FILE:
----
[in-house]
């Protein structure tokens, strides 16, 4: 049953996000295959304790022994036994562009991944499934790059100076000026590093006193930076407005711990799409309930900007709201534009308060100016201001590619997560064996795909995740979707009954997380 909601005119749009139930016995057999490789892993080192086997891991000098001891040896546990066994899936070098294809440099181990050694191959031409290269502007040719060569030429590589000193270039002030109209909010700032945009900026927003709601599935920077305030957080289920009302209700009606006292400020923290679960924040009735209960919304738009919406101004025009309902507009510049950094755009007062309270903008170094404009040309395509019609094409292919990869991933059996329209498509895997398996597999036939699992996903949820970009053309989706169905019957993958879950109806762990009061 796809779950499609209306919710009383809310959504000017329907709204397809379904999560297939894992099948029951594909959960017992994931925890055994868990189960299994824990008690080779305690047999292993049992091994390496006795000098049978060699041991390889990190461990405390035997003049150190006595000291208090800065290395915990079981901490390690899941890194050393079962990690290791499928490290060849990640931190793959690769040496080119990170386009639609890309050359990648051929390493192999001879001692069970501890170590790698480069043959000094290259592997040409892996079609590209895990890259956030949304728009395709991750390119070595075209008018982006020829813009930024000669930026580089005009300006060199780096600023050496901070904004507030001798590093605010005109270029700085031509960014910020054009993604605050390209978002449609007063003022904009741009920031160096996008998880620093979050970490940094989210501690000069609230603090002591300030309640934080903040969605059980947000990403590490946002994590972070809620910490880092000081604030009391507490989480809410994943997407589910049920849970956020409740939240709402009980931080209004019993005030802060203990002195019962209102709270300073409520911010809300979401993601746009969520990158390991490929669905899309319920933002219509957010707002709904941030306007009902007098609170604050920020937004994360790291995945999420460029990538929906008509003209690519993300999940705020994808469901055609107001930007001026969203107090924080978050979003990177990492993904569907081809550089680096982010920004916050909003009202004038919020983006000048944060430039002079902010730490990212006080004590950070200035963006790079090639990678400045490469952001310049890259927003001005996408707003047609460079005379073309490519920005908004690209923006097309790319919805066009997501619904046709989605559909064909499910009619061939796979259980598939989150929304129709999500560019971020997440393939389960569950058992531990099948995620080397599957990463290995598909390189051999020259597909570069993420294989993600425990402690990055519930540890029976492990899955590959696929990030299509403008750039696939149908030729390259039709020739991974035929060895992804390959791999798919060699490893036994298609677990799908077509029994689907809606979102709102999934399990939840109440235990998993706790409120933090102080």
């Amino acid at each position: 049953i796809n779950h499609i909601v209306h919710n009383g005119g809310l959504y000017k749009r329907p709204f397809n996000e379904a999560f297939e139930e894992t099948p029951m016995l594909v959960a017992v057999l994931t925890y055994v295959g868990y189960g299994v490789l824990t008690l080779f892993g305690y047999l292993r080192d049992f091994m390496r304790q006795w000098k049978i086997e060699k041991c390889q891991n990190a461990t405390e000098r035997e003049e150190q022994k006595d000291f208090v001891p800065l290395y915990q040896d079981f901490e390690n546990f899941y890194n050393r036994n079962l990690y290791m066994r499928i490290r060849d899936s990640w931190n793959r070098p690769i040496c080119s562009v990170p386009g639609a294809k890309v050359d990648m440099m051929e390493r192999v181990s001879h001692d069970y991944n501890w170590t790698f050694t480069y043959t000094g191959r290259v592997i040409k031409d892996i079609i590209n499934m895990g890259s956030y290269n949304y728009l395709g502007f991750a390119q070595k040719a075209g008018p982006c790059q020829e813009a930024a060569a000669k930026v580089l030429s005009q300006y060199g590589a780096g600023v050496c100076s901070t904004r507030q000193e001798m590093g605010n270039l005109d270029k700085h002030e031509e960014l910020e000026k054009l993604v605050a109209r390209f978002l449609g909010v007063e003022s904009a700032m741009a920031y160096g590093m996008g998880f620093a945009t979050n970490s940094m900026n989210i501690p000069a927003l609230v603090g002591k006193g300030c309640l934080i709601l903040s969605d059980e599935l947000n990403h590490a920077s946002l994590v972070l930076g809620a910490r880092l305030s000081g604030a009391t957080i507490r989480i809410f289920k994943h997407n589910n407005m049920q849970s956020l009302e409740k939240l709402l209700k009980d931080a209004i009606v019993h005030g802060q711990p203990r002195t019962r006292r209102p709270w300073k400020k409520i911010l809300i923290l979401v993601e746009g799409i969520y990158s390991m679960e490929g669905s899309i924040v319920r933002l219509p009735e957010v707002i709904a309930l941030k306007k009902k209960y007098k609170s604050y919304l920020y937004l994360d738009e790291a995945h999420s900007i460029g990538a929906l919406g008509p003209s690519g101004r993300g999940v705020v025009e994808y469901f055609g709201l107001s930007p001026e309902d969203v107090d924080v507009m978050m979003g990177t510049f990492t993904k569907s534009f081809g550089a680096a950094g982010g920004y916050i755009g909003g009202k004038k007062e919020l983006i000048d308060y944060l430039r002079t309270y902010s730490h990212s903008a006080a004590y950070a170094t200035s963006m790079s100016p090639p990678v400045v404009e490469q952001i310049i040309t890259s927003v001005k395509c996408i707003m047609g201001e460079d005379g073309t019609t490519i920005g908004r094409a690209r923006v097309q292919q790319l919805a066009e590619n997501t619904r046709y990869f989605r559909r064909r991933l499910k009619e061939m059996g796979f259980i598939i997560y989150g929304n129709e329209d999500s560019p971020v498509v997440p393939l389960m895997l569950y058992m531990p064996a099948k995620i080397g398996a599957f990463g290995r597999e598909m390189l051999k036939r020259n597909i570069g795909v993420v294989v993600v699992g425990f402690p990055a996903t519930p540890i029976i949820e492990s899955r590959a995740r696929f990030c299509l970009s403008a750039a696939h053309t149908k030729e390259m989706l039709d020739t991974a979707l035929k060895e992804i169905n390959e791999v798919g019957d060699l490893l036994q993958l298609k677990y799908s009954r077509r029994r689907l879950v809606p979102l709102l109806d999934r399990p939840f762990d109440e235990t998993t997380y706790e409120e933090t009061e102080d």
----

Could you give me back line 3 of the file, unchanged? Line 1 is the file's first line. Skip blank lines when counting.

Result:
């Amino acid at each position: 049953i796809n779950h499609i909601v209306h919710n009383g005119g809310l959504y000017k749009r329907p709204f397809n996000e379904a999560f297939e139930e894992t099948p029951m016995l594909v959960a017992v057999l994931t925890y055994v295959g868990y189960g299994v490789l824990t008690l080779f892993g305690y047999l292993r080192d049992f091994m390496r304790q006795w000098k049978i086997e060699k041991c390889q891991n990190a461990t405390e000098r035997e003049e150190q022994k006595d000291f208090v001891p800065l290395y915990q040896d079981f901490e390690n546990f899941y890194n050393r036994n079962l990690y290791m066994r499928i490290r060849d899936s990640w931190n793959r070098p690769i040496c080119s562009v990170p386009g639609a294809k890309v050359d990648m440099m051929e390493r192999v181990s001879h001692d069970y991944n501890w170590t790698f050694t480069y043959t000094g191959r290259v592997i040409k031409d892996i079609i590209n499934m895990g890259s956030y290269n949304y728009l395709g502007f991750a390119q070595k040719a075209g008018p982006c790059q020829e813009a930024a060569a000669k930026v580089l030429s005009q300006y060199g590589a780096g600023v050496c100076s901070t904004r507030q000193e001798m590093g605010n270039l005109d270029k700085h002030e031509e960014l910020e000026k054009l993604v605050a109209r390209f978002l449609g909010v007063e003022s904009a700032m741009a920031y160096g590093m996008g998880f620093a945009t979050n970490s940094m900026n989210i501690p000069a927003l609230v603090g002591k006193g300030c309640l934080i709601l903040s969605d059980e599935l947000n990403h590490a920077s946002l994590v972070l930076g809620a910490r880092l305030s000081g604030a009391t957080i507490r989480i809410f289920k994943h997407n589910n407005m049920q849970s956020l009302e409740k939240l709402l209700k009980d931080a209004i009606v019993h005030g802060q711990p203990r002195t019962r006292r209102p709270w300073k400020k409520i911010l809300i923290l979401v993601e746009g799409i969520y990158s390991m679960e490929g669905s899309i924040v319920r933002l219509p009735e957010v707002i709904a309930l941030k306007k009902k209960y007098k609170s604050y919304l920020y937004l994360d738009e790291a995945h999420s900007i460029g990538a929906l919406g008509p003209s690519g101004r993300g999940v705020v025009e994808y469901f055609g709201l107001s930007p001026e309902d969203v107090d924080v507009m978050m979003g990177t510049f990492t993904k569907s534009f081809g550089a680096a950094g982010g920004y916050i755009g909003g009202k004038k007062e919020l983006i000048d308060y944060l430039r002079t309270y902010s730490h990212s903008a006080a004590y950070a170094t200035s963006m790079s100016p090639p990678v400045v404009e490469q952001i310049i040309t890259s927003v001005k395509c996408i707003m047609g201001e460079d005379g073309t019609t490519i920005g908004r094409a690209r923006v097309q292919q790319l919805a066009e590619n997501t619904r046709y990869f989605r559909r064909r991933l499910k009619e061939m059996g796979f259980i598939i997560y989150g929304n129709e329209d999500s560019p971020v498509v997440p393939l389960m895997l569950y058992m531990p064996a099948k995620i080397g398996a599957f990463g290995r597999e598909m390189l051999k036939r020259n597909i570069g795909v993420v294989v993600v699992g425990f402690p990055a996903t519930p540890i029976i949820e492990s899955r590959a995740r696929f990030c299509l970009s403008a750039a696939h053309t149908k030729e390259m989706l039709d020739t991974a979707l035929k060895e992804i169905n390959e791999v798919g019957d060699l490893l036994q993958l298609k677990y799908s009954r077509r029994r689907l879950v809606p979102l709102l109806d999934r399990p939840f762990d109440e235990t998993t997380y706790e409120e933090t009061e102080d």